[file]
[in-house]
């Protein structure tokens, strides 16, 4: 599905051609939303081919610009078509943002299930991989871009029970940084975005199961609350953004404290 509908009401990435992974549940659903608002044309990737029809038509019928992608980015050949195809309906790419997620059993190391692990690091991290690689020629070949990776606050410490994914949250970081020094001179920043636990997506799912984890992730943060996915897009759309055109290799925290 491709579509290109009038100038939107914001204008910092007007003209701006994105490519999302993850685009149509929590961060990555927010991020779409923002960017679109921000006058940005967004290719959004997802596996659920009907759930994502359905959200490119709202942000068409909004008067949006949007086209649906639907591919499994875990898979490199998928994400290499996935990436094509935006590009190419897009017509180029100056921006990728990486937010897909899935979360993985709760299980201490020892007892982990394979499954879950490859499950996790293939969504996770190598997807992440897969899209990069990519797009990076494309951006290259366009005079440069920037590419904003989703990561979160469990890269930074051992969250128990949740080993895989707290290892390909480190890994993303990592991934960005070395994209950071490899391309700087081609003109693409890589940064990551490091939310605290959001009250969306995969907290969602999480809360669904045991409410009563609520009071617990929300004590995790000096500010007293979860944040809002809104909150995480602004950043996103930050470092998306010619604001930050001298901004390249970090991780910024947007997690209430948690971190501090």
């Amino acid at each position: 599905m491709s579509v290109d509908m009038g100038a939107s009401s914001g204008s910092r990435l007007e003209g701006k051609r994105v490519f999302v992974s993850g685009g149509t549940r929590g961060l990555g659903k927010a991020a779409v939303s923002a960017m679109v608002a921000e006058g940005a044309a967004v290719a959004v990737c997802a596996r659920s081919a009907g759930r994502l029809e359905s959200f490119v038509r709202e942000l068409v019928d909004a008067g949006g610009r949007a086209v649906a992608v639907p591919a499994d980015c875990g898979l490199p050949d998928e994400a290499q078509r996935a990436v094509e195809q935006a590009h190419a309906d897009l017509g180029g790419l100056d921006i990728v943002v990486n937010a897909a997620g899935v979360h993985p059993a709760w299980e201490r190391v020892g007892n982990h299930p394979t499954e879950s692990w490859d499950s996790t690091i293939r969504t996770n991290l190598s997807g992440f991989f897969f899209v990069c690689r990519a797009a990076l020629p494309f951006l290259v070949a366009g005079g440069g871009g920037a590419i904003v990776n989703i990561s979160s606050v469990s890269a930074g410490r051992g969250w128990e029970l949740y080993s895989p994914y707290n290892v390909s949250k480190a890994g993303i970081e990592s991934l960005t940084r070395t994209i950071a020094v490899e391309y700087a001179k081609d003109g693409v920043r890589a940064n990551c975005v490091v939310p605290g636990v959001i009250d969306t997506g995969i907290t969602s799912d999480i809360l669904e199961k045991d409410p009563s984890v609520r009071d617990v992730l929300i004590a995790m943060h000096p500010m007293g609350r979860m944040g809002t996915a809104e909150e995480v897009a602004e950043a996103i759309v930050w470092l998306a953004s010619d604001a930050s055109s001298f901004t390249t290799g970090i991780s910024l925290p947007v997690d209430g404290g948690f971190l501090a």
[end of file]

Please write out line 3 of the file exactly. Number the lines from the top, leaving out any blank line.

């Amino acid at each position: 599905m491709s579509v290109d509908m009038g100038a939107s009401s914001g204008s910092r990435l007007e003209g701006k051609r994105v490519f999302v992974s993850g685009g149509t549940r929590g961060l990555g659903k927010a991020a779409v939303s923002a960017m679109v608002a921000e006058g940005a044309a967004v290719a959004v990737c997802a596996r659920s081919a009907g759930r994502l029809e359905s959200f490119v038509r709202e942000l068409v019928d909004a008067g949006g610009r949007a086209v649906a992608v639907p591919a499994d980015c875990g898979l490199p050949d998928e994400a290499q078509r996935a990436v094509e195809q935006a590009h190419a309906d897009l017509g180029g790419l100056d921006i990728v943002v990486n937010a897909a997620g899935v979360h993985p059993a709760w299980e201490r190391v020892g007892n982990h299930p394979t499954e879950s692990w490859d499950s996790t690091i293939r969504t996770n991290l190598s997807g992440f991989f897969f899209v990069c690689r990519a797009a990076l020629p494309f951006l290259v070949a366009g005079g440069g871009g920037a590419i904003v990776n989703i990561s979160s606050v469990s890269a930074g410490r051992g969250w128990e029970l949740y080993s895989p994914y707290n290892v390909s949250k480190a890994g993303i970081e990592s991934l960005t940084r070395t994209i950071a020094v490899e391309y700087a001179k081609d003109g693409v920043r890589a940064n990551c975005v490091v939310p605290g636990v959001i009250d969306t997506g995969i907290t969602s799912d999480i809360l669904e199961k045991d409410p009563s984890v609520r009071d617990v992730l929300i004590a995790m943060h000096p500010m007293g609350r979860m944040g809002t996915a809104e909150e995480v897009a602004e950043a996103i759309v930050w470092l998306a953004s010619d604001a930050s055109s001298f901004t390249t290799g970090i991780s910024l925290p947007v997690d209430g404290g948690f971190l501090a």